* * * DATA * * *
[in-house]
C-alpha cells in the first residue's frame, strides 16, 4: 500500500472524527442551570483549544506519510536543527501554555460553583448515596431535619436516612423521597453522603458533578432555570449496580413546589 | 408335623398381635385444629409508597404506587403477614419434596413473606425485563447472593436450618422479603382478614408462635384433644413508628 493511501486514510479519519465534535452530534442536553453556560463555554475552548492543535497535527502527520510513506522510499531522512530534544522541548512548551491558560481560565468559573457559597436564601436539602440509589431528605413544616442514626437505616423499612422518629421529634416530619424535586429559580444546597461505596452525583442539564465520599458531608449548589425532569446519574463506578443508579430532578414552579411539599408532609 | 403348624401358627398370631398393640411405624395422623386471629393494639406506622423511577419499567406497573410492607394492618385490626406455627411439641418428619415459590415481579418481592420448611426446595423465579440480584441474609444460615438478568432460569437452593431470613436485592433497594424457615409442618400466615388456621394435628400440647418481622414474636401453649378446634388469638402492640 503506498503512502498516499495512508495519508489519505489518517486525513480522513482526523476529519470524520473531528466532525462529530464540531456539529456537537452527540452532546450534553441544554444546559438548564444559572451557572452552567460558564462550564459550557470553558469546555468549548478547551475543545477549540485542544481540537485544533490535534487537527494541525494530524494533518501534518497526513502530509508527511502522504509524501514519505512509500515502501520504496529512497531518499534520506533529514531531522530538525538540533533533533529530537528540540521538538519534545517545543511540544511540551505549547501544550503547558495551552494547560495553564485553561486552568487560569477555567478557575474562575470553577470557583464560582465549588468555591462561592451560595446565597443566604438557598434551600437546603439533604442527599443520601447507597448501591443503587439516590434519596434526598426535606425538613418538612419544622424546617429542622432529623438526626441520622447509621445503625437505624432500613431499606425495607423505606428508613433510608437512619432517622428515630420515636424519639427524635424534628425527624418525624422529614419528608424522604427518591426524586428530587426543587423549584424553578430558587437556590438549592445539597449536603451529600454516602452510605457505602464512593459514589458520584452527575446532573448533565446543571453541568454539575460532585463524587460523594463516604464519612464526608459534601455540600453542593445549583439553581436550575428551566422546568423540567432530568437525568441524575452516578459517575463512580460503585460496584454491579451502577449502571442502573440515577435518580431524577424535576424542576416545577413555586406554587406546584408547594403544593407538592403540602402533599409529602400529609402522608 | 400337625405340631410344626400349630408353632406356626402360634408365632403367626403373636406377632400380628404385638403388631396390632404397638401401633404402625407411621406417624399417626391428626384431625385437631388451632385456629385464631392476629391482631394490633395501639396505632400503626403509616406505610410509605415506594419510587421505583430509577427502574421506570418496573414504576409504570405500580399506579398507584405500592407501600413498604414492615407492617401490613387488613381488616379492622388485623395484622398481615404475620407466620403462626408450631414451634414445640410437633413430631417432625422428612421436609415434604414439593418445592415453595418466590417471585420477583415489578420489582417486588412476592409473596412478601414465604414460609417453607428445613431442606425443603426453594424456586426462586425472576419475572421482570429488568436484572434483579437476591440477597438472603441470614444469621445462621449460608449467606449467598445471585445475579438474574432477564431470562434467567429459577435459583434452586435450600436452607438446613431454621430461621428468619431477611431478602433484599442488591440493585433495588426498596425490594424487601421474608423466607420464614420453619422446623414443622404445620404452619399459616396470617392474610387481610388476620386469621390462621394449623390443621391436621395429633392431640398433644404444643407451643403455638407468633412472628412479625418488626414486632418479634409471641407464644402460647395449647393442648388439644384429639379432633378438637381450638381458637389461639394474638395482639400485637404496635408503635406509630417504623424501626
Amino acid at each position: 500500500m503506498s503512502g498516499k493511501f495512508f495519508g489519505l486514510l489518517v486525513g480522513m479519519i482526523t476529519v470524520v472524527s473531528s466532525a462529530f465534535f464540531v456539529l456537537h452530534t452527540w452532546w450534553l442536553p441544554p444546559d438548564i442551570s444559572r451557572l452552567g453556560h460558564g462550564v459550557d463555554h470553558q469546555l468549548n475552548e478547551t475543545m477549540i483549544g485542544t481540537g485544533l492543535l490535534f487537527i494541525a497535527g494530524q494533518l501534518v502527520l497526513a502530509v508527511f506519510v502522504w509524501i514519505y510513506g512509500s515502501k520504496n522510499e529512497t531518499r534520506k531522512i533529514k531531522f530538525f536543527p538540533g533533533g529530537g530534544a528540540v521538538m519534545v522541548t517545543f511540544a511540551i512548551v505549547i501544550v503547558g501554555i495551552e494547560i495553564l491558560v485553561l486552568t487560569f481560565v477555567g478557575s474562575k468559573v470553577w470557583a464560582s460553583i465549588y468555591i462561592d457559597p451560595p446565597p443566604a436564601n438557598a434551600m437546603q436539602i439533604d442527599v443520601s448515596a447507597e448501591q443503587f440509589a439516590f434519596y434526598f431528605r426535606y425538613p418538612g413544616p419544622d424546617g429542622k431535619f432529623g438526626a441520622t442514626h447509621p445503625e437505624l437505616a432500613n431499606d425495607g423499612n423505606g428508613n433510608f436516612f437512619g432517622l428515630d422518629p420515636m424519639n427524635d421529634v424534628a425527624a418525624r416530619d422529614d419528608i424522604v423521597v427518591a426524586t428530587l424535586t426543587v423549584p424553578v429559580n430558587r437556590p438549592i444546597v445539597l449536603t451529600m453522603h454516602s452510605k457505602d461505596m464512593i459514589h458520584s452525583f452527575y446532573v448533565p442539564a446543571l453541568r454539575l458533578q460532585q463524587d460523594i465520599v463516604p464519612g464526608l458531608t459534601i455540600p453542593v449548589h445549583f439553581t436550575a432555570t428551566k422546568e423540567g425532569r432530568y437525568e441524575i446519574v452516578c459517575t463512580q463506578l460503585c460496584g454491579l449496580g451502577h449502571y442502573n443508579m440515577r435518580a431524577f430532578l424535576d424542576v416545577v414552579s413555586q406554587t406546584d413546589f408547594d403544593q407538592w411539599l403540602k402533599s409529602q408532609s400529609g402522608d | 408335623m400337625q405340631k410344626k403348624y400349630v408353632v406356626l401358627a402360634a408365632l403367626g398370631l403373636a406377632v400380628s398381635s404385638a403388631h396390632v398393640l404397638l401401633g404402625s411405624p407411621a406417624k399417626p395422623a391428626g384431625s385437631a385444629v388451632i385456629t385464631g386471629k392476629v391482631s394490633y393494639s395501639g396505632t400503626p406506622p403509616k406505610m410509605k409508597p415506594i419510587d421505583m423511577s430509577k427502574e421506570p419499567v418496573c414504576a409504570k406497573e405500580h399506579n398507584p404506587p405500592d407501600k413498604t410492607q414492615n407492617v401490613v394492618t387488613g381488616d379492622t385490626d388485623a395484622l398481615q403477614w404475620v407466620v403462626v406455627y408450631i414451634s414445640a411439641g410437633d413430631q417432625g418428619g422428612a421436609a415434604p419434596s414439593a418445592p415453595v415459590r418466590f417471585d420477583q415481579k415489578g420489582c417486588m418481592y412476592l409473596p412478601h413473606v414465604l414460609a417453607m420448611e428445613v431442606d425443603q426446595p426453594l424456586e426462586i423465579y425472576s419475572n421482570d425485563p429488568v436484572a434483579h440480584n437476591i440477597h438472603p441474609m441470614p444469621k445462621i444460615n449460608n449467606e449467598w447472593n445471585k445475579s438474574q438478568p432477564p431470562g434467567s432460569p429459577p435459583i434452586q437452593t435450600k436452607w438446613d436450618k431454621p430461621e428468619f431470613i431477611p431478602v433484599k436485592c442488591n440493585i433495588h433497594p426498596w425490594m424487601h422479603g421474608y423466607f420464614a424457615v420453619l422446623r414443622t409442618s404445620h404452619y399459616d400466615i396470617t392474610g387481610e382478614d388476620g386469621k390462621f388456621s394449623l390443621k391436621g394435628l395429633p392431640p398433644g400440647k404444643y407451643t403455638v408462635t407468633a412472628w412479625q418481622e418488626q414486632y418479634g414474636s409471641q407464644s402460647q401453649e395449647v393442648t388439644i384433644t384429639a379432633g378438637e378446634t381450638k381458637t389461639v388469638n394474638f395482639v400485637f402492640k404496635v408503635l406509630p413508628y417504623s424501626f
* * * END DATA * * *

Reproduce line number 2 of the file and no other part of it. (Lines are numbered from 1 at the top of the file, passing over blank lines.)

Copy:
C-alpha cells in the first residue's frame, strides 16, 4: 500500500472524527442551570483549544506519510536543527501554555460553583448515596431535619436516612423521597453522603458533578432555570449496580413546589 | 408335623398381635385444629409508597404506587403477614419434596413473606425485563447472593436450618422479603382478614408462635384433644413508628 493511501486514510479519519465534535452530534442536553453556560463555554475552548492543535497535527502527520510513506522510499531522512530534544522541548512548551491558560481560565468559573457559597436564601436539602440509589431528605413544616442514626437505616423499612422518629421529634416530619424535586429559580444546597461505596452525583442539564465520599458531608449548589425532569446519574463506578443508579430532578414552579411539599408532609 | 403348624401358627398370631398393640411405624395422623386471629393494639406506622423511577419499567406497573410492607394492618385490626406455627411439641418428619415459590415481579418481592420448611426446595423465579440480584441474609444460615438478568432460569437452593431470613436485592433497594424457615409442618400466615388456621394435628400440647418481622414474636401453649378446634388469638402492640 503506498503512502498516499495512508495519508489519505489518517486525513480522513482526523476529519470524520473531528466532525462529530464540531456539529456537537452527540452532546450534553441544554444546559438548564444559572451557572452552567460558564462550564459550557470553558469546555468549548478547551475543545477549540485542544481540537485544533490535534487537527494541525494530524494533518501534518497526513502530509508527511502522504509524501514519505512509500515502501520504496529512497531518499534520506533529514531531522530538525538540533533533533529530537528540540521538538519534545517545543511540544511540551505549547501544550503547558495551552494547560495553564485553561486552568487560569477555567478557575474562575470553577470557583464560582465549588468555591462561592451560595446565597443566604438557598434551600437546603439533604442527599443520601447507597448501591443503587439516590434519596434526598426535606425538613418538612419544622424546617429542622432529623438526626441520622447509621445503625437505624432500613431499606425495607423505606428508613433510608437512619432517622428515630420515636424519639427524635424534628425527624418525624422529614419528608424522604427518591426524586428530587426543587423549584424553578430558587437556590438549592445539597449536603451529600454516602452510605457505602464512593459514589458520584452527575446532573448533565446543571453541568454539575460532585463524587460523594463516604464519612464526608459534601455540600453542593445549583439553581436550575428551566422546568423540567432530568437525568441524575452516578459517575463512580460503585460496584454491579451502577449502571442502573440515577435518580431524577424535576424542576416545577413555586406554587406546584408547594403544593407538592403540602402533599409529602400529609402522608 | 400337625405340631410344626400349630408353632406356626402360634408365632403367626403373636406377632400380628404385638403388631396390632404397638401401633404402625407411621406417624399417626391428626384431625385437631388451632385456629385464631392476629391482631394490633395501639396505632400503626403509616406505610410509605415506594419510587421505583430509577427502574421506570418496573414504576409504570405500580399506579398507584405500592407501600413498604414492615407492617401490613387488613381488616379492622388485623395484622398481615404475620407466620403462626408450631414451634414445640410437633413430631417432625422428612421436609415434604414439593418445592415453595418466590417471585420477583415489578420489582417486588412476592409473596412478601414465604414460609417453607428445613431442606425443603426453594424456586426462586425472576419475572421482570429488568436484572434483579437476591440477597438472603441470614444469621445462621449460608449467606449467598445471585445475579438474574432477564431470562434467567429459577435459583434452586435450600436452607438446613431454621430461621428468619431477611431478602433484599442488591440493585433495588426498596425490594424487601421474608423466607420464614420453619422446623414443622404445620404452619399459616396470617392474610387481610388476620386469621390462621394449623390443621391436621395429633392431640398433644404444643407451643403455638407468633412472628412479625418488626414486632418479634409471641407464644402460647395449647393442648388439644384429639379432633378438637381450638381458637389461639394474638395482639400485637404496635408503635406509630417504623424501626